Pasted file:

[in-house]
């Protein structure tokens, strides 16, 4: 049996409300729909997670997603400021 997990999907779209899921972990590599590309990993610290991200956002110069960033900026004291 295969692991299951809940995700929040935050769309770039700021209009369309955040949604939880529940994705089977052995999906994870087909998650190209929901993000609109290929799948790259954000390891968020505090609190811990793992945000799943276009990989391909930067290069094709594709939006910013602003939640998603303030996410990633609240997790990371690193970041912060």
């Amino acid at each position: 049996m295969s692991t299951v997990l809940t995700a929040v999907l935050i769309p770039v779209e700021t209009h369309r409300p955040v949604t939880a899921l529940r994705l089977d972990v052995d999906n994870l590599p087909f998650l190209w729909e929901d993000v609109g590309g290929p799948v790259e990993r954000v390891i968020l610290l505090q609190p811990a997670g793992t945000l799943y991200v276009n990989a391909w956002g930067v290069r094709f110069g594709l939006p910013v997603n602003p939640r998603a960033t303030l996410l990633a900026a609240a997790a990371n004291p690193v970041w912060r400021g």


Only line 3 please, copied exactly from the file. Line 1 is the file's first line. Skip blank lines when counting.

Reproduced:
């Amino acid at each position: 049996m295969s692991t299951v997990l809940t995700a929040v999907l935050i769309p770039v779209e700021t209009h369309r409300p955040v949604t939880a899921l529940r994705l089977d972990v052995d999906n994870l590599p087909f998650l190209w729909e929901d993000v609109g590309g290929p799948v790259e990993r954000v390891i968020l610290l505090q609190p811990a997670g793992t945000l799943y991200v276009n990989a391909w956002g930067v290069r094709f110069g594709l939006p910013v997603n602003p939640r998603a960033t303030l996410l990633a900026a609240a997790a990371n004291p690193v970041w912060r400021g």